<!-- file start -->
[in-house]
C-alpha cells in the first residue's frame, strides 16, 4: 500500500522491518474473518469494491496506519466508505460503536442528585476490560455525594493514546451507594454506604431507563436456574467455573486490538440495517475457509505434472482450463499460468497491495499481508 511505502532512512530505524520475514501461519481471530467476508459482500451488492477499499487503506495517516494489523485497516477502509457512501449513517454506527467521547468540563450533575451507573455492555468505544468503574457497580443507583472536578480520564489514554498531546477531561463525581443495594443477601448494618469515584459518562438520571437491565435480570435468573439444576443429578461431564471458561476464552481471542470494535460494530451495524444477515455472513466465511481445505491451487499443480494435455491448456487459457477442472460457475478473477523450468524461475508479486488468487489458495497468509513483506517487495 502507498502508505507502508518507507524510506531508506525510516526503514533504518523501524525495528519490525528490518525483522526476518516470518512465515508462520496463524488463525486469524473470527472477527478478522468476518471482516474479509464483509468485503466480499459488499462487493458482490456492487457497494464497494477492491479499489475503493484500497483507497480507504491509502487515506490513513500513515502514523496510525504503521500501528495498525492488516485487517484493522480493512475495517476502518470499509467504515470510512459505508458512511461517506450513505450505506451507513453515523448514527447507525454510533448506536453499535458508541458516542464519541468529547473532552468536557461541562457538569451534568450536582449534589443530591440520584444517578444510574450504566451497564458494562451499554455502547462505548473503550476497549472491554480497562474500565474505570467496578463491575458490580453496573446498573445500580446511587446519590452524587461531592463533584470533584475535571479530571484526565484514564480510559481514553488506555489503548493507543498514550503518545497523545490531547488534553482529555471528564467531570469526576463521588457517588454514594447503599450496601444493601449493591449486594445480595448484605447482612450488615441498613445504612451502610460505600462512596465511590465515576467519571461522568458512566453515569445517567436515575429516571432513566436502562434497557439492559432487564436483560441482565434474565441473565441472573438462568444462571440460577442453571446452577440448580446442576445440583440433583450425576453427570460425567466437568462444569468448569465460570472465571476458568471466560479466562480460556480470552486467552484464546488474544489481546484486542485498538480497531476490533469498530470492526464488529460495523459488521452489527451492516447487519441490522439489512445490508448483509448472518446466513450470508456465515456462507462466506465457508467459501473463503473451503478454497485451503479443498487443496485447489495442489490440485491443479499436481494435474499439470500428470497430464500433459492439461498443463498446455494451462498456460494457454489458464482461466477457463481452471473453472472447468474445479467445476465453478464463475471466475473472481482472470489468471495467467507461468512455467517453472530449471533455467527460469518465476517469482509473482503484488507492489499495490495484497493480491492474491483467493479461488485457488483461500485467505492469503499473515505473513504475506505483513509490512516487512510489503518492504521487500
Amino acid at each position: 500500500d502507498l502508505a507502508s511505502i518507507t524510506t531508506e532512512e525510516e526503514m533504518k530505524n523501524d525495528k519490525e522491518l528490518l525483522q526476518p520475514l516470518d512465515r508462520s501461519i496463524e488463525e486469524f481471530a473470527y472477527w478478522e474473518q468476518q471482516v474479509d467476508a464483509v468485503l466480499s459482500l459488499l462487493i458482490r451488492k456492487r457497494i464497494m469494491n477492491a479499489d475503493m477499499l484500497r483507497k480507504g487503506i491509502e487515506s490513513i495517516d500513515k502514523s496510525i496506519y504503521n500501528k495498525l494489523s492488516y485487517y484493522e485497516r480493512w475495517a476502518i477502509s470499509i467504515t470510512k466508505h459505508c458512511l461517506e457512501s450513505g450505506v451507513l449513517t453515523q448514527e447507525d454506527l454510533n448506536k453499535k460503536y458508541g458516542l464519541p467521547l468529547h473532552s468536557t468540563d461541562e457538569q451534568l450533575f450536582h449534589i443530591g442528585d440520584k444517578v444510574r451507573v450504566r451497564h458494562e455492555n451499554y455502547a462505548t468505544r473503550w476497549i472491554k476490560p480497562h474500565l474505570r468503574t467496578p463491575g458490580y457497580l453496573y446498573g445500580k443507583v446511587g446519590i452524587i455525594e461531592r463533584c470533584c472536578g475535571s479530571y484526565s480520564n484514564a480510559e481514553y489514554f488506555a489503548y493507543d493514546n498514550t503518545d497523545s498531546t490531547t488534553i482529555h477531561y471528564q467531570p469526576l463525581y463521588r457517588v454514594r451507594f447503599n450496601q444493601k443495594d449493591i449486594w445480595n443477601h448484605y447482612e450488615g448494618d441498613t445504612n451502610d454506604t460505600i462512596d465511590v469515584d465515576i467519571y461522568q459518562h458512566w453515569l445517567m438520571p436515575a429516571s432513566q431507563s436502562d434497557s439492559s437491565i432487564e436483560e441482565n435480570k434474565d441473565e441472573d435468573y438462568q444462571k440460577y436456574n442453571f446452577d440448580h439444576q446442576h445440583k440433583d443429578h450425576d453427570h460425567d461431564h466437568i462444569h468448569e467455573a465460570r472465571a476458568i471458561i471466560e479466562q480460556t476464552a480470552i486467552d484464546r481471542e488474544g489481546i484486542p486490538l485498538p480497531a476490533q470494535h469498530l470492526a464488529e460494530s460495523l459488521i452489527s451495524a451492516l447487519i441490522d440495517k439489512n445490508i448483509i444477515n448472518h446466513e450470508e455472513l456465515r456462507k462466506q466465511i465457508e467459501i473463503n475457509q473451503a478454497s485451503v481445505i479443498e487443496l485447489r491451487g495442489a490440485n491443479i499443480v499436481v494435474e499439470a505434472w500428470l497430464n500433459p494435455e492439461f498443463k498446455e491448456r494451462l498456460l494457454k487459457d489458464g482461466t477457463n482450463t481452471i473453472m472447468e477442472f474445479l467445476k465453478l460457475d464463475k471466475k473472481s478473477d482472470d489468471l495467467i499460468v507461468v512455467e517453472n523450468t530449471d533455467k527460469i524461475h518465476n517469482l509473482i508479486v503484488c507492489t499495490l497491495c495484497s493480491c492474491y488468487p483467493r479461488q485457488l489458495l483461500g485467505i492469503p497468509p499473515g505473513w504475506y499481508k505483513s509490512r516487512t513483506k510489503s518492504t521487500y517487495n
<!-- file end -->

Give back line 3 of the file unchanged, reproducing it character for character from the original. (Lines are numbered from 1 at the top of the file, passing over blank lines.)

Amino acid at each position: 500500500d502507498l502508505a507502508s511505502i518507507t524510506t531508506e532512512e525510516e526503514m533504518k530505524n523501524d525495528k519490525e522491518l528490518l525483522q526476518p520475514l516470518d512465515r508462520s501461519i496463524e488463525e486469524f481471530a473470527y472477527w478478522e474473518q468476518q471482516v474479509d467476508a464483509v468485503l466480499s459482500l459488499l462487493i458482490r451488492k456492487r457497494i464497494m469494491n477492491a479499489d475503493m477499499l484500497r483507497k480507504g487503506i491509502e487515506s490513513i495517516d500513515k502514523s496510525i496506519y504503521n500501528k495498525l494489523s492488516y485487517y484493522e485497516r480493512w475495517a476502518i477502509s470499509i467504515t470510512k466508505h459505508c458512511l461517506e457512501s450513505g450505506v451507513l449513517t453515523q448514527e447507525d454506527l454510533n448506536k453499535k460503536y458508541g458516542l464519541p467521547l468529547h473532552s468536557t468540563d461541562e457538569q451534568l450533575f450536582h449534589i443530591g442528585d440520584k444517578v444510574r451507573v450504566r451497564h458494562e455492555n451499554y455502547a462505548t468505544r473503550w476497549i472491554k476490560p480497562h474500565l474505570r468503574t467496578p463491575g458490580y457497580l453496573y446498573g445500580k443507583v446511587g446519590i452524587i455525594e461531592r463533584c470533584c472536578g475535571s479530571y484526565s480520564n484514564a480510559e481514553y489514554f488506555a489503548y493507543d493514546n498514550t503518545d497523545s498531546t490531547t488534553i482529555h477531561y471528564q467531570p469526576l463525581y463521588r457517588v454514594r451507594f447503599n450496601q444493601k443495594d449493591i449486594w445480595n443477601h448484605y447482612e450488615g448494618d441498613t445504612n451502610d454506604t460505600i462512596d465511590v469515584d465515576i467519571y461522568q459518562h458512566w453515569l445517567m438520571p436515575a429516571s432513566q431507563s436502562d434497557s439492559s437491565i432487564e436483560e441482565n435480570k434474565d441473565e441472573d435468573y438462568q444462571k440460577y436456574n442453571f446452577d440448580h439444576q446442576h445440583k440433583d443429578h450425576d453427570h460425567d461431564h466437568i462444569h468448569e467455573a465460570r472465571a476458568i471458561i471466560e479466562q480460556t476464552a480470552i486467552d484464546r481471542e488474544g489481546i484486542p486490538l485498538p480497531a476490533q470494535h469498530l470492526a464488529e460494530s460495523l459488521i452489527s451495524a451492516l447487519i441490522d440495517k439489512n445490508i448483509i444477515n448472518h446466513e450470508e455472513l456465515r456462507k462466506q466465511i465457508e467459501i473463503n475457509q473451503a478454497s485451503v481445505i479443498e487443496l485447489r491451487g495442489a490440485n491443479i499443480v499436481v494435474e499439470a505434472w500428470l497430464n500433459p494435455e492439461f498443463k498446455e491448456r494451462l498456460l494457454k487459457d489458464g482461466t477457463n482450463t481452471i473453472m472447468e477442472f474445479l467445476k465453478l460457475d464463475k471466475k473472481s478473477d482472470d489468471l495467467i499460468v507461468v512455467e517453472n523450468t530449471d533455467k527460469i524461475h518465476n517469482l509473482i508479486v503484488c507492489t499495490l497491495c495484497s493480491c492474491y488468487p483467493r479461488q485457488l489458495l483461500g485467505i492469503p497468509p499473515g505473513w504475506y499481508k505483513s509490512r516487512t513483506k510489503s518492504t521487500y517487495n